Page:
Bible Bite: Does the Bible even TALK about exorcism?

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I’ve been taking a rest from blogging as of recent (well, this whole past month), mostly because my week has been entirely swallowed up by my weekly preparation of a class I’ve been teaching on Bible study and preparing a Bible lesson/sermon.  As happens in the process of studying, I always stumble across various tidbits and details that get tossed in my drafts folder, awaiting to be made posts some day.  I thought I’d quickly share one that struck me as quite interesting.

I was going through a bunch of scriptures and ended up in Acts 19.  There, in Acts 19, we see this following passage:

11 And God was doing extraordinary miracles by the hands of Paul, 12 so that even handkerchiefs or aprons that had touched his skin were carried away to the sick, and their diseases left them and the evil spirits came out of them. 13 Then some of the itinerant Jewish exorcists undertook to invoke the name of the Lord Jesus over those who had evil spirits, saying, “I adjure you by the Jesus whom Paul proclaims.” 14 Seven sons of a Jewish high priest named Sceva were doing this. 15 But the evil spirit answered them, “Jesus I know, and Paul I recognize, but who are you?” 16 And the man in whom was the evil spirit leaped on them, mastered all of them and overpowered them, so that they fled out of that house naked and wounded. 17 And this became known to all the residents of Ephesus, both Jews and Greeks. And fear fell upon them all, and the name of the Lord Jesus was extolled. 18 Also many of those who were now believers came, confessing and divulging their practices. 19 And a number of those who had practiced magic arts brought their books together and burned them in the sight of all. And they counted the value of them and found it came to fifty thousand pieces of silver. 20 So the word of the Lord continued to increase and prevail mightily. – Acts 19:11-20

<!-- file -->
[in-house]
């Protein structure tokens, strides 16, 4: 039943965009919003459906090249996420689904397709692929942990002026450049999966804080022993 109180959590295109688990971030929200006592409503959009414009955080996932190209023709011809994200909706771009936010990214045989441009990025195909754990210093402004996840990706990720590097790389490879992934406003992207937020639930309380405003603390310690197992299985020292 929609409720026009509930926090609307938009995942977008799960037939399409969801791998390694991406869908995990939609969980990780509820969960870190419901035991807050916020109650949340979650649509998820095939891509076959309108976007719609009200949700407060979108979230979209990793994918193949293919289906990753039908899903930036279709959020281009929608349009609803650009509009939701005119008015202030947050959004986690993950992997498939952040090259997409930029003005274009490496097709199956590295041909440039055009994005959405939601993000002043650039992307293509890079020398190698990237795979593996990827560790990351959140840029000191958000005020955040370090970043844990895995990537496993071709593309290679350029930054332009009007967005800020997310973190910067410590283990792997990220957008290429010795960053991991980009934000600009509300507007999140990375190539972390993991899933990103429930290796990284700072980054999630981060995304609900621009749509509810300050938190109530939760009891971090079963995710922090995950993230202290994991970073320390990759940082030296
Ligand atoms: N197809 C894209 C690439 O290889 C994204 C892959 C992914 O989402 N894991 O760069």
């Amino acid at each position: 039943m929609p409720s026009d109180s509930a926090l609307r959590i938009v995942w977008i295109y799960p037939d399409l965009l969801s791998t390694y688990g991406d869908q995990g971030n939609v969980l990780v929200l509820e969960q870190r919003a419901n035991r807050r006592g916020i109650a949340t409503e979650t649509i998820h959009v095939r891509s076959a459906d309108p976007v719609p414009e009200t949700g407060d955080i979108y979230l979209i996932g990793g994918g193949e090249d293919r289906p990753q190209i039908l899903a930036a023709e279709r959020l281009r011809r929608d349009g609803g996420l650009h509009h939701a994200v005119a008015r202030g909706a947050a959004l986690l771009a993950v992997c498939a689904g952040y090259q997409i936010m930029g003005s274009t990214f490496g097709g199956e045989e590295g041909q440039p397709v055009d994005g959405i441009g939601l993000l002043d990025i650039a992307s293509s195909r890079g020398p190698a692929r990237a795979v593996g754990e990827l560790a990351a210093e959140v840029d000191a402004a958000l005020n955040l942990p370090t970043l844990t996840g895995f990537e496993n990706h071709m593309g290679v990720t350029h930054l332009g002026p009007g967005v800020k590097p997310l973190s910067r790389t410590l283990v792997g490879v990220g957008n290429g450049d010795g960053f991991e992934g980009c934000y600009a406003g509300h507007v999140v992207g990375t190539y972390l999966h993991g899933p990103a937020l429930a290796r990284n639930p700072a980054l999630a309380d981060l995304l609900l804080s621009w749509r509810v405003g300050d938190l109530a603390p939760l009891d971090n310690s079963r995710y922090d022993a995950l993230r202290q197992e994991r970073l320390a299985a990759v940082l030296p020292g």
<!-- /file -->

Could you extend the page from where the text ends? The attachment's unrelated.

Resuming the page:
In 19:13, I saw the word “exorcists” and started wondering about what exactly the Bible said about exorcism…so I looked up the term.

Here’s what I learned: Continue reading

Quick Prayer Update…

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It’s been a while since I made my health struggles known.  I first announced my struggles with Hepatitis, then gave an update, and another, and another.  In this whole process, the updates have not come quickly or frequently simply because this has been a symphony of confusion and a rather gigantic waiting game.  I’ll give an update as best I can for everyone (knowing that some of you are probably wondering what in the world has happened to me): Continue reading

Quick News Flash!

I’m live right now, over at the Cripplegate.  I’m responding to a blog post by Justin Taylor where he takes a stab at the idea of a pre-tribulational rapture (He’s a post-trib guy himself).  It’s not much but it’s what I’ve written recently and it may be helpful to some to see a response to what are portrayed as “obvious” arguments against pre-tribulationalism by someone who’s a lot more of a significant personality in Evangelicalism than I am.

I know many of my readers may not know who Justin Taylor is (he’s the senior VP of Crossway publishing and has a rather significant blog in Evangelical circles), or may not care much about end times theology debates, but I was asked to write a response to him and I did…and I’m sharing that with y’all.  I’m guessing nobody’s going to notice my response, but whatever.  For the few dozen people that it helps, it’s worth it.